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Dublin v Tyrone: Gavin's game plan good enough to earn a spot in final


Three keys: Mattie Donnelly (left) with Peter Harte. Photo: James Crombie/INPHO
Three keys: Mattie Donnelly (left) with Peter Harte. Photo: James Crombie/INPHO

Comment: Rory Gallagher

Whose terms will tomorrow's All-Ireland semi-final be played on? That depends on how Dublin boss Jim Gavin deals with that trio responsible for perhaps the most critical element of Tyrone's game - transition. The roles of Peter Harte, Mattie Donnelly and Niall Sludden are at the heart of their current progress.

One of the biggest decisions has been to make Mark Bradley a permanent starter. Mickey Harte has clearly decided that neither Ronan O'Neill or Darren McCurry are good enough to play with their back to goal at this level. Bradley shows for the ball better.

All these changes have allowed Mickey to develop that axis between Bradley and the rest. Tyrone have totally settled this year on Peter Harte and Sludden as forwards. It's a brave move to give Donnelly the same portfolio, considering he is a double All Star midfielder.

The sequence of changes have added more scoring power to Tyrone when, ironically, they are playing without recognised 'back to goal' attackers.

That gives Dublin a problem. How do you mark these players because they go so deep? It presents a dilemma for teams who play orthodox full-backs. What use are they if they have no one to mark inside? Dublin don't have that issue however because Mick Fitzsimons can pick up Bradley and Jonny Cooper and Philly McMahon are comfortable sweeping.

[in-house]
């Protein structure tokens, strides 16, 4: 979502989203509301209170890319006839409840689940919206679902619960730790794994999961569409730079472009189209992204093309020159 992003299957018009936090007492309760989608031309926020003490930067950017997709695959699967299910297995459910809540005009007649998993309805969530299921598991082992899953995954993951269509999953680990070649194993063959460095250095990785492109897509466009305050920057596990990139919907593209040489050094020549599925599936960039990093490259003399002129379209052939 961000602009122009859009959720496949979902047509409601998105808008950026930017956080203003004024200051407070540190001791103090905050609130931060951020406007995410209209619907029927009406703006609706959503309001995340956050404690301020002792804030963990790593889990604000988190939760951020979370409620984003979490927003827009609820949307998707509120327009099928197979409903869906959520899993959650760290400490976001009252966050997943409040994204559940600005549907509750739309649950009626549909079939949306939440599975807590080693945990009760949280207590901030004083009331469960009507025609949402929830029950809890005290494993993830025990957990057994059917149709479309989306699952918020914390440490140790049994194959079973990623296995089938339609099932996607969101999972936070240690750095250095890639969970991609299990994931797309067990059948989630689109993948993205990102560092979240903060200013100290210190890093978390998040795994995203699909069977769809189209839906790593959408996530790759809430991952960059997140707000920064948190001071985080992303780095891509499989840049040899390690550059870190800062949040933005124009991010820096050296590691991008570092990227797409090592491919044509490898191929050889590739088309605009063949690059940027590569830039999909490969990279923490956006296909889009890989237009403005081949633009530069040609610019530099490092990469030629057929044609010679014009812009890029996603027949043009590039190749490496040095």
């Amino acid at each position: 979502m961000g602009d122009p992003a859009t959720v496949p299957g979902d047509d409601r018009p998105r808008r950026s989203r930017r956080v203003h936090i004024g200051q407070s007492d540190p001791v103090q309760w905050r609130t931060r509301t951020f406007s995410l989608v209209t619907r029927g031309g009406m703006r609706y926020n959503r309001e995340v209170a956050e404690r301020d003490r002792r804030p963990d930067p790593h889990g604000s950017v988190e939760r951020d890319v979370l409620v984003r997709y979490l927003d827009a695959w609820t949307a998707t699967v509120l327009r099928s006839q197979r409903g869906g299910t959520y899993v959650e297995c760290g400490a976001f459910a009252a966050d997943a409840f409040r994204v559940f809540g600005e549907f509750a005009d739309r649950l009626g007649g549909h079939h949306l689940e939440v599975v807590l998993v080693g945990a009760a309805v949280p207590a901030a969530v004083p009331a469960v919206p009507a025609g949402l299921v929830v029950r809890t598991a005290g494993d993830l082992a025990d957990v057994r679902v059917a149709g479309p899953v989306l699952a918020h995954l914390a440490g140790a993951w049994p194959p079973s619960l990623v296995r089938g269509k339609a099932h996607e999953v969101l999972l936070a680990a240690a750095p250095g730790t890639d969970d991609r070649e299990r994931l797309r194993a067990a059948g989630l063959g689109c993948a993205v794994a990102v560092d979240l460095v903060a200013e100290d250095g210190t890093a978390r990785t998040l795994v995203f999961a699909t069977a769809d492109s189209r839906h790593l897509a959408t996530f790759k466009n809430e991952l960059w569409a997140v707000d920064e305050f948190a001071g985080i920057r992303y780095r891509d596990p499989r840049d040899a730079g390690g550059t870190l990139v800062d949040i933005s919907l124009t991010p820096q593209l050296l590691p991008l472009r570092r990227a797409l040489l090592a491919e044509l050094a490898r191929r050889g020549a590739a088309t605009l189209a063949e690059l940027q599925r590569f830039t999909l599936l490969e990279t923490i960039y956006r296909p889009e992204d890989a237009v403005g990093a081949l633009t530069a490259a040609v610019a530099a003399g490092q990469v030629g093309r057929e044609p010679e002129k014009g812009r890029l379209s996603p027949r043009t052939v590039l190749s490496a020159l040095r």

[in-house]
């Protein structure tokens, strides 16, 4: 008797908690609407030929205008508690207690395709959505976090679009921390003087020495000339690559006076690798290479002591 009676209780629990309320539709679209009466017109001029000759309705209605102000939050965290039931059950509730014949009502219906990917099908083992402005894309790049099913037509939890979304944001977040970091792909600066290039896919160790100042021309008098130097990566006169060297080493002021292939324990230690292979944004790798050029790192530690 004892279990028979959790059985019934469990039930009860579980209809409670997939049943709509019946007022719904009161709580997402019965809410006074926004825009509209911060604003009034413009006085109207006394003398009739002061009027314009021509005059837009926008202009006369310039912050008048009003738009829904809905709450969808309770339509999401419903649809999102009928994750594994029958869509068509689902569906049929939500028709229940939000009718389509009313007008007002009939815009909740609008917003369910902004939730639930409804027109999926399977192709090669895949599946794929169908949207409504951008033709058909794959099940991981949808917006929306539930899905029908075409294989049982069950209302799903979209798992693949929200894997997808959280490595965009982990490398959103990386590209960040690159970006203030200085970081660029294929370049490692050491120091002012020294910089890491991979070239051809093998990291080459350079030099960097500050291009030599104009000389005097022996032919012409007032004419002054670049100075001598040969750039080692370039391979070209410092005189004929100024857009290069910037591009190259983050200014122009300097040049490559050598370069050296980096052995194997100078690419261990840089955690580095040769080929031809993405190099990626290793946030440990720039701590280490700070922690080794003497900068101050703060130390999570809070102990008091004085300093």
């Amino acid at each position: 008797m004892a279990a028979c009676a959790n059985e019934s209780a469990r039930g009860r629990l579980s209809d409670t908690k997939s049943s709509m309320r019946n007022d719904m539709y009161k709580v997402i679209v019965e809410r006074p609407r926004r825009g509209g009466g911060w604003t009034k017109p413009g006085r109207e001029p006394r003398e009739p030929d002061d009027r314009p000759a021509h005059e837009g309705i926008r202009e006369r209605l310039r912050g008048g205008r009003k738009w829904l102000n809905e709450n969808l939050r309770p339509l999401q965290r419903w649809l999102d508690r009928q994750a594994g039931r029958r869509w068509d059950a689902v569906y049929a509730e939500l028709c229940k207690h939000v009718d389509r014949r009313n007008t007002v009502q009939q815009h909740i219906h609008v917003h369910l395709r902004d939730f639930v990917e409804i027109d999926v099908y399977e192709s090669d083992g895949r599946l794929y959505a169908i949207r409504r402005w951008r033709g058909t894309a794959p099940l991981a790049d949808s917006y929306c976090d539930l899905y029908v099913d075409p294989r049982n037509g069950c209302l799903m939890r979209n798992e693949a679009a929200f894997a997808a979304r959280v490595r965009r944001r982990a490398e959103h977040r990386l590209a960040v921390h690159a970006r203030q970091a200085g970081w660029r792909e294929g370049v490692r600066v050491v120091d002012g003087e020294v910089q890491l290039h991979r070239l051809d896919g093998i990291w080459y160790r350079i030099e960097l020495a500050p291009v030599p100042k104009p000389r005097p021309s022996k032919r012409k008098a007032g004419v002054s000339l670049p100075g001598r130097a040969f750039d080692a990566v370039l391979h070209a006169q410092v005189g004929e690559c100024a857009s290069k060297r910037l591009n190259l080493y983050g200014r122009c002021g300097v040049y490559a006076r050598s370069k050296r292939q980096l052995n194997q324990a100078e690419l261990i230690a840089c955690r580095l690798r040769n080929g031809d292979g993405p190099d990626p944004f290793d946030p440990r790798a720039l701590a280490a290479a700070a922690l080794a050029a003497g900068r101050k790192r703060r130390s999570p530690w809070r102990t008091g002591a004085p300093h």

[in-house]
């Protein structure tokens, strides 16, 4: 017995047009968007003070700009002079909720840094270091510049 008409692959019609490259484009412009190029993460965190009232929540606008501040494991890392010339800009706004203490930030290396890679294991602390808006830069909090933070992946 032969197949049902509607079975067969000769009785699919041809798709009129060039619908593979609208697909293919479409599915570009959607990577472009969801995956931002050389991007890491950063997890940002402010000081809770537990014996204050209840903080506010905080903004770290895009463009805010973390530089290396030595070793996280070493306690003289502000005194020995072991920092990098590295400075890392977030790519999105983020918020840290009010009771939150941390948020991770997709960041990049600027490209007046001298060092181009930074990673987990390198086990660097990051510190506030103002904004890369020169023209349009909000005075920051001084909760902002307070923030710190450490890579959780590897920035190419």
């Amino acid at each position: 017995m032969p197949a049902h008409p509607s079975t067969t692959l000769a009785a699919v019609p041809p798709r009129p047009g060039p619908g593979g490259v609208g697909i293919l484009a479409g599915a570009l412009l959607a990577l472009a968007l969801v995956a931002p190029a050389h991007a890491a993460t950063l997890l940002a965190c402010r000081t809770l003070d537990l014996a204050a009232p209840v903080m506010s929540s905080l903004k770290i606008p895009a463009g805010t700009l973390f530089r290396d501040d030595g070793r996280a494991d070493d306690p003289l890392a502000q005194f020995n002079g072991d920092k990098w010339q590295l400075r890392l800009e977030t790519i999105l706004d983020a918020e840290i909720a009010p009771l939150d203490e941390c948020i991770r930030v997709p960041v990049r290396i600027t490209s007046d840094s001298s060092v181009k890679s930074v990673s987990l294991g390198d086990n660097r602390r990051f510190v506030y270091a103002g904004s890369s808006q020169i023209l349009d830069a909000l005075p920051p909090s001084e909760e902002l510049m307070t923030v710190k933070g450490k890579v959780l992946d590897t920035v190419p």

I feel Dublin will sit numbers back and won't get sucked in too deep. They won't engage this trio until they reach a certain point and then any combination from John Small, Eric Lowndes, Cooper, McMahon, even Jack McCaffrey, will pick them up.

The 2014 All-Ireland semi-final against Donegal has been referenced often this week and with good reason. But Dublin are a much better coached team in the three years since.

Because Dublin are so much better coached now they have a much better chance of unpicking the same kind of concentrated defence they faced in 2014. They tried to win the game with long range scores that day but that will only work for so long.

If Dublin have to play a possession game they'll play it. Against Donegal in last year's All-Ireland quarter-final, a game they dominated, they had still only 15 points scored before Paul Mannion went through for that goal. For the semi-final against Kerry they scored 22 points. Different game.

Tyrone want you to go down the middle. You can make a decision to go the wings where it is harder to score but you can't force ball into the full-forward line.

Dublin will give something extra for Tyrone to think about too by playing a conventional three inside forwards, forcing Tyrone to use three man markers. Generally, they only have to play with two markers and two sweepers, Hampsey and Colm Cavanagh, in front of their markers.

Cavanagh and O'Sullivan, for me, have the best understanding of the sweeping role because they know when to push the line out.

Tyrone have changed their approach to opposition kick-outs too. Now, like all the top teams, they press high.

Dublin will sit back, hold their shape and wait for the 'transition trio' to come to them. And that will be on their terms for a 0-16 to 0-13 win.

Belfast Telegraph


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